Bubble fears too high - the housing market is ordinary

The Council of Mortgage Lenders (CML) has announced that gross mortgage lending remained steady in August at an estimated £16.6bn. (Release)

In July, the figure was £16.7bn and up 28 per cent from August 2012 (£13bn).

Not unexpectedly, the CML highlighted that:

Prospects for the UK economy continue to brighten, although there is a risk that expectations are running too high. The housing market is in the early stages of what appears to be a relatively benign and broad-based recovery. With little pick-up in net lending to individuals, talk of housing booms is premature, and speaks more about housing supply shortfalls than the current strength of demand.

(CML)

CML chief economist Bob Pannell commented today:

One tell-tale sign of a recovering housing market is the re-emergence of concerns about a housing boom… But, as we have argued elsewhere, the housing market recovery to date appears fairly unexceptional in nature, at least compared with that of the early-mid 1990s.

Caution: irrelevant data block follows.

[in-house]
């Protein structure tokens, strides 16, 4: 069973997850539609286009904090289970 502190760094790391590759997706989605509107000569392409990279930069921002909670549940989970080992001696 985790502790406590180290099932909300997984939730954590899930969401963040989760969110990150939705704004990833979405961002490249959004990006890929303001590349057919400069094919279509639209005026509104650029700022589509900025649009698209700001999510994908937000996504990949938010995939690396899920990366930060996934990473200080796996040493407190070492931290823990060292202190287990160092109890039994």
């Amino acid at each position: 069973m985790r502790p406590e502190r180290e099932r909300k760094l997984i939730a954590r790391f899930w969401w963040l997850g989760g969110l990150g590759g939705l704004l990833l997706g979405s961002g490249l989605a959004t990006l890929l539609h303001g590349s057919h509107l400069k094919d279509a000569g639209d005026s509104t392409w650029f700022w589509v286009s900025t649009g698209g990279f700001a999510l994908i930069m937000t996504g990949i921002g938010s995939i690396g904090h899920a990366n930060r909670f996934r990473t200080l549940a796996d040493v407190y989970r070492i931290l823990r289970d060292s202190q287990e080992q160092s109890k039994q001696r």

(CML)

Jonathan Harris, director of mortgage broker Anderson Harris, says:

Surprisingly, given all the talk of an overheating housing market, gross mortgage lending was steady in August compared with July. This is extremely encouraging, suggesting a sustained and considered improvement in the housing market, which is more likely to lead to a measured recovery, rather than a house-price bubble.

The economy is turning a corner but let's not get too carried away: there is still a long way to go. The danger of over-reaction to a house-price bubble is that any confidence in the market is extinguished just as it is establishing itself. Lending volumes and house prices are still well below pre-crisis levels.